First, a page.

We received more than 400 entries for the 2012 Overland Judith Wright Poetry Prize for New and Emerging Poets. Overland poetry editor Peter Minter judged the competition blind, and was happy to discover many new voices among the submitted works.
Overland is pleased to announce the winning and commended poems for the 2012 Prize:
‘Augury?’ depicts a walk on the island of Samothrace (Samothraki) in Greece and the fortuitous intersection of the flight of birds and the speaker’s wanderings, while concurrently exploring relations between the ancient and modern, humanity and the natural world, society and the prospects of poetry.
Luke Fischer’s poems have appeared in Antipodes, Cordite, ISLE, Mascara, Meanjin, Snorkel, and Newcastle Poetry Prize Anthology. He has held academic positions in the US and Germany, and in 2008 received a PhD in philosophy from the University of Sydney. He is currently completing his first collection of poems.
Second Prize: ‘The Owl of Lascaux’
I wrote ‘The owl of Lascaux’ after attending a seminar on the Italian philosopher, Giorgio Agamben, during which one of the speakers remarked on the drawing in the famous French cave as constituting the first known representation of a figure facing front-on. This naturally led to a memory of swimming in the idyllic turquoise waters off the island of Phi Phi whilst being relentlessly bitten by sea lice.
Fiona Hile’s poems have been published in The Age, Overland, Shearsman, Cordite, Rabbit, Steamer and elsewhere. Her long poem, ‘Bush Poem with Subtitles’, was awarded equal first place in the 2012 Gwen Harwood Poetry Prize. She is completing a PhD at the University of Melbourne, where she also tutors in Literary Studies and Creative Writing. Her first full-length collection of poetry will be published by Hunter later this year.
Third prize: ‘The Watchmaker’s Wrath’
‘The watchmaker’s wrath’ was formed around a collection of memories from my youth, woven into a somewhat disjointed narrative about intricate and very private dynamic of a family coming to grips with loss. Semi-autobiographical and dedicated to my brother.
Myles Gough is a journalist who lives in Sydney, and an aspiring creative writer – if only there were more hours in the day.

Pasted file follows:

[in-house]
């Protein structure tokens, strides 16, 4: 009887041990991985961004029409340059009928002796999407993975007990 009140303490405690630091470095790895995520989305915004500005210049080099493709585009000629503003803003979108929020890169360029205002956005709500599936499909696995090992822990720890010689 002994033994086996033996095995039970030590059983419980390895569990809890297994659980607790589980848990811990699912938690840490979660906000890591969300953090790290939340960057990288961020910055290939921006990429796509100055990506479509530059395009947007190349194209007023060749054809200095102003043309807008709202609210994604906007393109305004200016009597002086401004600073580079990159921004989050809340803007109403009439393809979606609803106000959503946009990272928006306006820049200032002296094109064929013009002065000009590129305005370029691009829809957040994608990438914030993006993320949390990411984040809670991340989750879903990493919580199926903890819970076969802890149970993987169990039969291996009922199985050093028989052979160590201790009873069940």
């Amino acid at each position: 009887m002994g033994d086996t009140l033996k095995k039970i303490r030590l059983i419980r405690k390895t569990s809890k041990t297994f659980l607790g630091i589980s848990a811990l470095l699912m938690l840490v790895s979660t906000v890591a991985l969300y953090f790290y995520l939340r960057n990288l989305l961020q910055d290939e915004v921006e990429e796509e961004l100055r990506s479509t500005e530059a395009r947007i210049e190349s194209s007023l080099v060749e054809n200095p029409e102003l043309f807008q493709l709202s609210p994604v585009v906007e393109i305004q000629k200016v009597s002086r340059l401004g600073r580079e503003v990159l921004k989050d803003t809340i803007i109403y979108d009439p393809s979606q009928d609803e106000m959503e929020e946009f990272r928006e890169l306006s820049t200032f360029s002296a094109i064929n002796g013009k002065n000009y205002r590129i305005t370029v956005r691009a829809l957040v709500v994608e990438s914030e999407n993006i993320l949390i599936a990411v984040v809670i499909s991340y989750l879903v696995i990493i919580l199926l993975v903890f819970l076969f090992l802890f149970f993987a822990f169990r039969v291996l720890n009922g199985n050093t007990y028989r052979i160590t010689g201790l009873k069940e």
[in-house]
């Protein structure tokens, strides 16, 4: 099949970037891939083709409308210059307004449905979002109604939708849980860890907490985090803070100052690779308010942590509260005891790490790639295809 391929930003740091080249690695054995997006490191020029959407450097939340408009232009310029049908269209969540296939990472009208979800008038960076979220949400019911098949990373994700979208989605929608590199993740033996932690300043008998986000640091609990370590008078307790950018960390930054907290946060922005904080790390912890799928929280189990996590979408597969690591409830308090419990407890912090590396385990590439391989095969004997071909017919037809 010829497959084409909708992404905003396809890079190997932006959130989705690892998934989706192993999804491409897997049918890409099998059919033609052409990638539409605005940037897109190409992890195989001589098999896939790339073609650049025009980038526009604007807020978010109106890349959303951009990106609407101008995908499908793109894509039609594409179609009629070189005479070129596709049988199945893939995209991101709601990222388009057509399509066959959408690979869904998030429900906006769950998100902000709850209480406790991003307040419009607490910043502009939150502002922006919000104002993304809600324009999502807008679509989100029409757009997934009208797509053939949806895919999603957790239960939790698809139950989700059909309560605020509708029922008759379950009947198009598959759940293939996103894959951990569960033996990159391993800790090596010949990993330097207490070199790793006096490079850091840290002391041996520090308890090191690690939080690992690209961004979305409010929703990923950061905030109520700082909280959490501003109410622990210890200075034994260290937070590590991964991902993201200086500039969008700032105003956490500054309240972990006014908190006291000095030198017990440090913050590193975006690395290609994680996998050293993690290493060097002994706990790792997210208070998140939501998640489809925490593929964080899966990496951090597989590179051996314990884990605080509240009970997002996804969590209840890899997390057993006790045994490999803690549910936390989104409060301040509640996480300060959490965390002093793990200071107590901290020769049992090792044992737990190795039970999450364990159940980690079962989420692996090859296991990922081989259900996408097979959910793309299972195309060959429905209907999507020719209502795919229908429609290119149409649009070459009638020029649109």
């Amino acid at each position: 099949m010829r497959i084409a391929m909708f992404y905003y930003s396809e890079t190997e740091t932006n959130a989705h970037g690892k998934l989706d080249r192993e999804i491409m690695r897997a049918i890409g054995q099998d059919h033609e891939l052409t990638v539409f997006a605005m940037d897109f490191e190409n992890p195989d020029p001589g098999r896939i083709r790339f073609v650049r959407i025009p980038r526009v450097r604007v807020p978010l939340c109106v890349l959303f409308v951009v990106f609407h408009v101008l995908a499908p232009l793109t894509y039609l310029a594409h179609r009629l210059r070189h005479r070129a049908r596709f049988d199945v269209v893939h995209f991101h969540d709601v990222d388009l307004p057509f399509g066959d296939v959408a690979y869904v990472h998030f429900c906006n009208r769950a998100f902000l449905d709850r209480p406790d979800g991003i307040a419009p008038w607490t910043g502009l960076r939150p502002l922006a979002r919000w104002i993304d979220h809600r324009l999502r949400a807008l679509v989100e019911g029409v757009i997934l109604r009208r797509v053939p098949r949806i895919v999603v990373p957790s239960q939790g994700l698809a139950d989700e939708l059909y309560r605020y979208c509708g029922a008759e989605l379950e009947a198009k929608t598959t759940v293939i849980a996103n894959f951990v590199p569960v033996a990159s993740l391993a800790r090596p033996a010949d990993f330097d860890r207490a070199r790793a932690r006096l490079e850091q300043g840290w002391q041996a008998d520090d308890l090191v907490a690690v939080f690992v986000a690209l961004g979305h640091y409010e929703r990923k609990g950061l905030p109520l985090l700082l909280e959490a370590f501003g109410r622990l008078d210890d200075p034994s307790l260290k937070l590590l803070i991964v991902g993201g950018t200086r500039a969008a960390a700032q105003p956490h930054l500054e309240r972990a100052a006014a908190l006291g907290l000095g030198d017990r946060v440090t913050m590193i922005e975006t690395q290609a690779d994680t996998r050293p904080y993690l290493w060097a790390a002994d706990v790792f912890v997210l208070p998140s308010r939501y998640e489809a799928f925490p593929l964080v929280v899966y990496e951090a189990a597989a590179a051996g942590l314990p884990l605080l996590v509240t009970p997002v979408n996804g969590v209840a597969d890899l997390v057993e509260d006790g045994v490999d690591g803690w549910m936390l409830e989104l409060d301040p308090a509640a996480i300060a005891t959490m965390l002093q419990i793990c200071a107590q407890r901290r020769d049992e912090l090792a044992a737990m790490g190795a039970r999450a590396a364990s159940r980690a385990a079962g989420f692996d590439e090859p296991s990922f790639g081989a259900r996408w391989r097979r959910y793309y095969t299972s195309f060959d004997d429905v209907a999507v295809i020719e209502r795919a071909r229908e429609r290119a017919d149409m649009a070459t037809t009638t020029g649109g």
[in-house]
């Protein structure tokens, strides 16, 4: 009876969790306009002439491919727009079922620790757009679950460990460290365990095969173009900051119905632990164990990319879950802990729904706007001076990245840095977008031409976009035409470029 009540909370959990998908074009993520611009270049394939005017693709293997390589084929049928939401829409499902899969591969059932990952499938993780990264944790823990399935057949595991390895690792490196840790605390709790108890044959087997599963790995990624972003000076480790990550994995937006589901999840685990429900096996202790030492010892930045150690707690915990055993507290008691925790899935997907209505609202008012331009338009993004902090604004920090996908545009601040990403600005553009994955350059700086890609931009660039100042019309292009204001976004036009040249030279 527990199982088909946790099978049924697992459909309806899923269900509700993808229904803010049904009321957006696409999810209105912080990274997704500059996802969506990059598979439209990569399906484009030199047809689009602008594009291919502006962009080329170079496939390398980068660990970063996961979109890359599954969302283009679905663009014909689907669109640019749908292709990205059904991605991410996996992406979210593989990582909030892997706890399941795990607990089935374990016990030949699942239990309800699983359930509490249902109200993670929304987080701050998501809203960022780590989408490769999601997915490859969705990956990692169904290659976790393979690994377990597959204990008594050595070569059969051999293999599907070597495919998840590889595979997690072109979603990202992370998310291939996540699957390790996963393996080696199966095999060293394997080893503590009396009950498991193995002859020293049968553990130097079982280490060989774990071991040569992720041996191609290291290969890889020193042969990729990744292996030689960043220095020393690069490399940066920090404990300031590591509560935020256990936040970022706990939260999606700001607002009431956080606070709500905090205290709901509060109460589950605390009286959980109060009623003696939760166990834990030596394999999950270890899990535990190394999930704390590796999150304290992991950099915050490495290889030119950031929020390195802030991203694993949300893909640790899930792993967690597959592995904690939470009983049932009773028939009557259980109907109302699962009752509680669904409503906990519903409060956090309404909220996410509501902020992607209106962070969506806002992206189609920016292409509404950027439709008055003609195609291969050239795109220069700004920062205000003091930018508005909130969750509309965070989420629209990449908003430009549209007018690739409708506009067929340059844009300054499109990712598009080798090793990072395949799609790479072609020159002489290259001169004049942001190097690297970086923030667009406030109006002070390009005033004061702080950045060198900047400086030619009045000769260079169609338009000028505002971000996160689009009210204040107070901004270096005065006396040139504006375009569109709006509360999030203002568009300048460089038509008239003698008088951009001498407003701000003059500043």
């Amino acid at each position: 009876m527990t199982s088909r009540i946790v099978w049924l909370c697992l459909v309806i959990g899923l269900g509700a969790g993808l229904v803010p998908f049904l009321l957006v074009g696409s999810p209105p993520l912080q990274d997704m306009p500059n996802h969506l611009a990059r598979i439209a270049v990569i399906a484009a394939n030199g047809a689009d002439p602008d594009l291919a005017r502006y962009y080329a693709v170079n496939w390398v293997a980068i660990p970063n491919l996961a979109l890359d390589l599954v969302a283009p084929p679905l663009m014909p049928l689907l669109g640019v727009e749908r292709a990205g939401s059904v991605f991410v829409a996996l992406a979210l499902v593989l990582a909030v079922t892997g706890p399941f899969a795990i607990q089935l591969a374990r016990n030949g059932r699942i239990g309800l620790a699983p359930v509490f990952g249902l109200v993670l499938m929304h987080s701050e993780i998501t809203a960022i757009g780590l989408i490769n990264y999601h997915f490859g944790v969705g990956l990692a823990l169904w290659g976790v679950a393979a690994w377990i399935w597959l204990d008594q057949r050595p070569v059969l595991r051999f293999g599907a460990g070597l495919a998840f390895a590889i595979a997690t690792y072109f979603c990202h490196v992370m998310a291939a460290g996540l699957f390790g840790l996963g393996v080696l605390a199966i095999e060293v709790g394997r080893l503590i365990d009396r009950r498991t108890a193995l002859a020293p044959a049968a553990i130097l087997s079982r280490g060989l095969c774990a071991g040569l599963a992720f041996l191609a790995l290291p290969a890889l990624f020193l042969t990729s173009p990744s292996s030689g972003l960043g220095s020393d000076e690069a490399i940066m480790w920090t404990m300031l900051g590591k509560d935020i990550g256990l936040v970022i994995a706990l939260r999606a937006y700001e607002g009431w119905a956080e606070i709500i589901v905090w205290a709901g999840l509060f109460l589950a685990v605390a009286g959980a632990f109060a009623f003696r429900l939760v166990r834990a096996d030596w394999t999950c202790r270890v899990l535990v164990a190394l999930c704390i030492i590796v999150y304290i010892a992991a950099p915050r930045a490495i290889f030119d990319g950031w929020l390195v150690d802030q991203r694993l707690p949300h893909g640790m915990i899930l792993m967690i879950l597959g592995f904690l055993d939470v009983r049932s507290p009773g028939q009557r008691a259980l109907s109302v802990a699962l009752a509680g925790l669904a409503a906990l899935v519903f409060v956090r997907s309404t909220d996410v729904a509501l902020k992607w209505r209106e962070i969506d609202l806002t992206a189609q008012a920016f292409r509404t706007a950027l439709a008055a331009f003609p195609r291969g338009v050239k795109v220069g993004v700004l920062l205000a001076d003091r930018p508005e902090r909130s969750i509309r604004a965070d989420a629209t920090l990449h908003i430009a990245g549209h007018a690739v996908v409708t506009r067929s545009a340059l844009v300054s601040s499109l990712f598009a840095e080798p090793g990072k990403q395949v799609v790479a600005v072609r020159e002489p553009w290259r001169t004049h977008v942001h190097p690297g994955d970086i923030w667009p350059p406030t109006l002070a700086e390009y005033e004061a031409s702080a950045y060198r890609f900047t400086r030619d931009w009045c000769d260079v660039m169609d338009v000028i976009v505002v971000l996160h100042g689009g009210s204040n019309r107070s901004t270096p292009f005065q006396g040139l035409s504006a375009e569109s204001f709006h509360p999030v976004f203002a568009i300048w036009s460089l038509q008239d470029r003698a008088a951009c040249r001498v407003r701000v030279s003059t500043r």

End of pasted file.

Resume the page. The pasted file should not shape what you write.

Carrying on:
Commended: ‘the ether comes’
Dusk Dundler studied under poet Martin Harrison at UTS in 2010. He has produced documentaries for the ABC’s Radio National, reported for the Koori Mail, and published in Independent Filmmaker Magazine. He fulfilled a mentorship with Top End writer Andrew McMillan and is soon to be published in The Prague Revue.
Commended: ‘the report’
‘the report’ grew out of a series of reflections upon the lyric ‘I’ following the attacks upon it by certain avant-garde movements, as it struck me that its critics tended to overlook some of its most important aspects.
Marty Hiatt is a Melbourne poet. His work has appeared in Steamer, Rabbit, Overland, foam:e, Cordite, otoliths, fourW, and Upstairs at Duroc. In 2012 he published a chapbook, Rook’s Lair on a Lever.
Commended: ‘A Stitch Up’
‘A Stitch Up’ was written during a brief stay in Melbourne, during a slightly longer stay in Australia, and is diffused between multiple locations, images and impulses; attempting to make and break these connections simultaneously.
Joel Scott is a Sydney-born poet now living in Berlin, completing a PhD which posits translation as a kind of radical contemporary writing practice. His poetry and critical work has been published in print and online, here and there.
Commended: ‘Back fence lost’
Gareth Thomas is originally from Cronulla, but now lives between the Central Ranges and Northern NSW with his partner and young children. He identifies as both poet and visual artist enjoying the hybrid forms that emerge in his practice. Gareth holds a Bachelor’s Degree in Writing and Visual Art from Southern Cross University.
Commended: ‘Monarch of the Good’
‘Monarch of the Good’ visits heresy, intoxication and godliness to mock the essential and enjoy itself.
Commended: ‘The Tar Fires’
Corey Wakeling lives in Melbourne. He regularly publishes poetry in Australia and abroad, and his first full-length collection Goad Omen will be published by Giramondo in March 2013. He is reviews editor of Rabbit and interviews editor of Cordite. Corey tutors in Literature and Theatre Studies at the University of Melbourne.
(Note: Corey Wakeling has two poems in this year’s shortlist.)